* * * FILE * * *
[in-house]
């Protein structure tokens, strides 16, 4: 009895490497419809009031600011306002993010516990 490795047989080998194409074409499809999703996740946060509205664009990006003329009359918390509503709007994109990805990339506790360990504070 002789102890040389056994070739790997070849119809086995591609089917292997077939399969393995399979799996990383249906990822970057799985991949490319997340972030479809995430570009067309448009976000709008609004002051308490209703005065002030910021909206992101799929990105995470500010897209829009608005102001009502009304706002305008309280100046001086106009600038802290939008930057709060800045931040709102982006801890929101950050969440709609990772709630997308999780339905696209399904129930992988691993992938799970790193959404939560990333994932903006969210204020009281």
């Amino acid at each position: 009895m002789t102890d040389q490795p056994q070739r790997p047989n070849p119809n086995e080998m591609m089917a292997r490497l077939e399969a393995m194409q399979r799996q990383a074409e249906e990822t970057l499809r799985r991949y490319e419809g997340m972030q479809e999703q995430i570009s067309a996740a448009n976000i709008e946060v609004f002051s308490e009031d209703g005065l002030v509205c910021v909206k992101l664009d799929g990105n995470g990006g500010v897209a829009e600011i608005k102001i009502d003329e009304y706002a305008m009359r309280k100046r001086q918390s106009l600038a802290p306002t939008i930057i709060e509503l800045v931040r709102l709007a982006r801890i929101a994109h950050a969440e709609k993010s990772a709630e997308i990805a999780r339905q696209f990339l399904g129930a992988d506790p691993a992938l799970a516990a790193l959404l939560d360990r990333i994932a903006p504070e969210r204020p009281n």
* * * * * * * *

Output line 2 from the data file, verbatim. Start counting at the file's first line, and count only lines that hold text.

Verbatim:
């Protein structure tokens, strides 16, 4: 009895490497419809009031600011306002993010516990 490795047989080998194409074409499809999703996740946060509205664009990006003329009359918390509503709007994109990805990339506790360990504070 002789102890040389056994070739790997070849119809086995591609089917292997077939399969393995399979799996990383249906990822970057799985991949490319997340972030479809995430570009067309448009976000709008609004002051308490209703005065002030910021909206992101799929990105995470500010897209829009608005102001009502009304706002305008309280100046001086106009600038802290939008930057709060800045931040709102982006801890929101950050969440709609990772709630997308999780339905696209399904129930992988691993992938799970790193959404939560990333994932903006969210204020009281």